Travelling can perhaps challenge photographic skills perhaps more than anything else. This is because there is usually such a variety of photographic subjects and photo opportunities.
There are many considerations, for example:
- What to take - too much equipment can be as much a problem as too little
- Timing -Climatic conditions as well as events provide different opportunities in different places at different times (eg. Shadows that can be difficult to work with may be more of a problem at certain times of year -or day).
- Legal Considerations: laws can vary: in some places, you may need official permission before you can take a photograph of something.
There are 8 lessons in this course:
To be able to take good travel photographs, the first essential is to know and understand the equipment and materials used in photography. Part of this first lesson is aimed to ensure that you have this basic knowledge.
The Main Principles
This lesson aims to provide you with a firm understanding of how you can work at improving your capabilities with respect to taking travel photographs. It provides a framework, upon which you will base your work in future lessons.
Creating Different Effects
Learn how to achieve different effects with snapshots and scenic shots.
Photographing Natural Areas
Learn how to photograph wilderness shots and seascapes.
Learn the two main types of street photography: posed & candid
Look at the difficulties involved in photographing interior subjects and how to overcome them.
Developing Your Photographic Style
By using photographic equipment skillfully and learning how to adjust settings on digital cameras and sense the way different and types of film will respond to different colours and different situations (eg: haze, back light, side light, reflected light etc).
Each lesson culminates in an assignment which is submitted to the school, marked by the school's tutors and returned to you with any relevant suggestions, comments, and if necessary, extra reading.
Identify the scope of travel photography, and the resources required to take travel photos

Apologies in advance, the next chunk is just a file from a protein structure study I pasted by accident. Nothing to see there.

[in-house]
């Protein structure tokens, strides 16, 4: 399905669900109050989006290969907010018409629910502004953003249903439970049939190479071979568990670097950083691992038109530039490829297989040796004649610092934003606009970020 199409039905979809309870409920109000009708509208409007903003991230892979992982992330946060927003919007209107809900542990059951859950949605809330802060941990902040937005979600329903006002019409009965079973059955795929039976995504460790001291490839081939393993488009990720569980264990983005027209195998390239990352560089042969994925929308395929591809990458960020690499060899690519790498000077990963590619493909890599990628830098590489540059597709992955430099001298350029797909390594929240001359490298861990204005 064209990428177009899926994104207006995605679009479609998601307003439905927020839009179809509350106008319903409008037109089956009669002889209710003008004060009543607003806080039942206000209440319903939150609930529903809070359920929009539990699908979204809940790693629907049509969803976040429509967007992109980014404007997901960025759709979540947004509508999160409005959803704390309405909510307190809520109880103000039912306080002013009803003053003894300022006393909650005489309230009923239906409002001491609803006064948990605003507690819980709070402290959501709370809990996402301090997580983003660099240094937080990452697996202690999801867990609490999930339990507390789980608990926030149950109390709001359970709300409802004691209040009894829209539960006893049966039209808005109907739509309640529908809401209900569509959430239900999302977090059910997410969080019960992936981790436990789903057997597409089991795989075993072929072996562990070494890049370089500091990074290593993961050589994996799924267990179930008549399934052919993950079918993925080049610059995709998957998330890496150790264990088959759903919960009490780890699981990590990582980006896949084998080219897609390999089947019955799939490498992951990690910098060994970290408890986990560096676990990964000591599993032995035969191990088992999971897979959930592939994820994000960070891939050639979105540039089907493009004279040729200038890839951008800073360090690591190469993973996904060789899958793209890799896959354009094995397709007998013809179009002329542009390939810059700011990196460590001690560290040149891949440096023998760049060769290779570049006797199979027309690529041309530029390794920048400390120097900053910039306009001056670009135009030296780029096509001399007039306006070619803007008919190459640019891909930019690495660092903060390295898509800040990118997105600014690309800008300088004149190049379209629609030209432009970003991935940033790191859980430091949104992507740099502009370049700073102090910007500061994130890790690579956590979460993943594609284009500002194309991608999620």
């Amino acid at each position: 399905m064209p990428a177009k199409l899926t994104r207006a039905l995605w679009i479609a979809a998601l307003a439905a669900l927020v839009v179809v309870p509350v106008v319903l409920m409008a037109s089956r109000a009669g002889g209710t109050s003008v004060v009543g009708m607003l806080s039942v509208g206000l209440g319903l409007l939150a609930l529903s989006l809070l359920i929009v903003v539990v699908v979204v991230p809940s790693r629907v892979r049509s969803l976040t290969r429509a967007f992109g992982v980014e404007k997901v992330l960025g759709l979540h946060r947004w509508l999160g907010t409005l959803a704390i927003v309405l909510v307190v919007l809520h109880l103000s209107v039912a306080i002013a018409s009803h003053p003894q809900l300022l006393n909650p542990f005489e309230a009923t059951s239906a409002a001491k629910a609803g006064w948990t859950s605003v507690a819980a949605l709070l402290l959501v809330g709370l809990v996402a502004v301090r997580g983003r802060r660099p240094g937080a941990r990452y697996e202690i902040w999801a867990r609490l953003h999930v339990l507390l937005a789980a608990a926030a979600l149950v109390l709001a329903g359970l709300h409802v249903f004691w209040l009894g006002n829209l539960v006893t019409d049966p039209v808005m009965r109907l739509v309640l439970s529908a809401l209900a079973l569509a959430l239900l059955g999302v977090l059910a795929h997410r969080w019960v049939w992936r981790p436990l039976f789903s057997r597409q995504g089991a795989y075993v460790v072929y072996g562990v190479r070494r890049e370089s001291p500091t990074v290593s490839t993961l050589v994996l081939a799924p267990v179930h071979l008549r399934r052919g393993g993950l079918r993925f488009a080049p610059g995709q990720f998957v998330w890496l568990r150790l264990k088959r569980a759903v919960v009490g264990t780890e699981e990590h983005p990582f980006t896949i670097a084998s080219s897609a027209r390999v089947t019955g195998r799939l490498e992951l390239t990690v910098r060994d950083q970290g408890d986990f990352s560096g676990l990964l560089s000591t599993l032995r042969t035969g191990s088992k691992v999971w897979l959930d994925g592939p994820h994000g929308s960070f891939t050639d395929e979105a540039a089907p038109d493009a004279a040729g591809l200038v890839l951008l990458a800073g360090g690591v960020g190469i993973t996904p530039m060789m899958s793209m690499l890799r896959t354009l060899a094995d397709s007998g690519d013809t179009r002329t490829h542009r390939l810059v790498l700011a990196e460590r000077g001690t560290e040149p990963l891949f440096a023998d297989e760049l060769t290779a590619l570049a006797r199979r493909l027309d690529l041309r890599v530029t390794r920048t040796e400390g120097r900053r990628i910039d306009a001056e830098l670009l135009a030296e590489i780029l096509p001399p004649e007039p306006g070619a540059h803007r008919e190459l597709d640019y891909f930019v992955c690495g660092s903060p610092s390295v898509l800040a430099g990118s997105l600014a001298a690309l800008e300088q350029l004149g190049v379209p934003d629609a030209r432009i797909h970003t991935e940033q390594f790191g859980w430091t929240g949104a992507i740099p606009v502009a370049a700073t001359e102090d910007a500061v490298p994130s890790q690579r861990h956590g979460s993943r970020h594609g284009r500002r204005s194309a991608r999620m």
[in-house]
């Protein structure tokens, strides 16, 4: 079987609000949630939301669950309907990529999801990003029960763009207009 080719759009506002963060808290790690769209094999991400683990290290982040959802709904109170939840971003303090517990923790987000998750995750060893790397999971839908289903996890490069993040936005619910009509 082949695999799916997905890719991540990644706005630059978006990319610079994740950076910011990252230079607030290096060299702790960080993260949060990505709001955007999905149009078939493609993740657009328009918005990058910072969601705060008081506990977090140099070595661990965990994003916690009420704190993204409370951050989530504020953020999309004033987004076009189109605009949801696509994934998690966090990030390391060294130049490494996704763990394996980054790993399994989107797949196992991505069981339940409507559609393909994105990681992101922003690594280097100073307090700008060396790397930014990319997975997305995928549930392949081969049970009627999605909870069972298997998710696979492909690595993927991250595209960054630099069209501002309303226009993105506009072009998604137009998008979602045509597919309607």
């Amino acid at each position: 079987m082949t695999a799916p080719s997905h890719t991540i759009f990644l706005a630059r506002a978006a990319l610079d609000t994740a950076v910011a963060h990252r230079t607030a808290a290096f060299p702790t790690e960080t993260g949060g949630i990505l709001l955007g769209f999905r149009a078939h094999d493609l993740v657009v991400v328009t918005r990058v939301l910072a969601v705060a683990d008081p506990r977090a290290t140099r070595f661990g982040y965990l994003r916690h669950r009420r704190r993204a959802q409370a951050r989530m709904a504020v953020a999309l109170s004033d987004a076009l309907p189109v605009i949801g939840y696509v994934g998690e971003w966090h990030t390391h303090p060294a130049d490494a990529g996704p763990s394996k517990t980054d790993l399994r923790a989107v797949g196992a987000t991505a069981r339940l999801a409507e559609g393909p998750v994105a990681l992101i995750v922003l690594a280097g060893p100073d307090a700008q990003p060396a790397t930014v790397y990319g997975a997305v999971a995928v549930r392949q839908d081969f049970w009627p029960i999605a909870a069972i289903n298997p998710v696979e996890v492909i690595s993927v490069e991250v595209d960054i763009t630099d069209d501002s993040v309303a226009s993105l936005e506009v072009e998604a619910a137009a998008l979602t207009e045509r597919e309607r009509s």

Explain how you can work at improving your capabilities with respect to taking travel photographs.
Apply camera techniques including framing, positioning, timing and borrowed landscapes to create various effects.
Photograph natural areas to make best use of their texture, or even give them emotional qualities.
Photograph streetscapes to create different moods, or capture elements of your choice.
Photograph indoor scenes making best use of available and artificial lighting.
Create a series of travel photographs which contain a single common feature that differentiates them from other photographs, and in doing so, provides an indication that they are likely to have been taken by the same person.
Think about When You Want to Take Photos
The time of day you take a photo will affect the result dramatically. Very early morning or late afternoon, are generally (but not always) the best times. It is important really know what kind of effect different lighting will have on your pictures. When the sun is directly overhead in the middle of the day it is a good time to photograph subjects with strong shapes. But it is a bad time for portraiture as because the face will end up shaded while the surrounds are bright.
While flashes are very convenient, there is always a way to get the photograph you want using natural light. By understanding how natural light works, you can use it to your advantage.
Changes in weather can provide a plethora of photo opportunities. Dark stormy days often have moments where a streak of light finds its way through the clouds and throws down a splash of brilliant light. Rainbows after storms also can create natural but dramatic effects. Even those horrid rainy days provide an opportunity to get great pictures as light bounces off all wet and shiny surfaces.
TIPS FOR BETTER TRAVEL PHOTOS
There are plenty of frustrations in travel photography – subjects can be distance, people too numerous and time short. Following these pointers may help you to make the most of each opportunity:
- Do your homework: when appropriate know where you’re going and roughly what you’ll find there. This will allow you to make the most of every opportunity
- Define your subject: Keep a clear idea of your focal subject and don’t try to include too much in your photographs
- Get close to your subject whenever possible
- Take plenty of shots, using different angles and techniques. Plenty of time later to review and analyse and choose favourites.
- Be patient: crowds ebb and flow, and patience may reward you with an idea photo opportunity.
- If using digital photography, you may be able to edit out distractions at a later date. Don’t let them stop a potential great photo.
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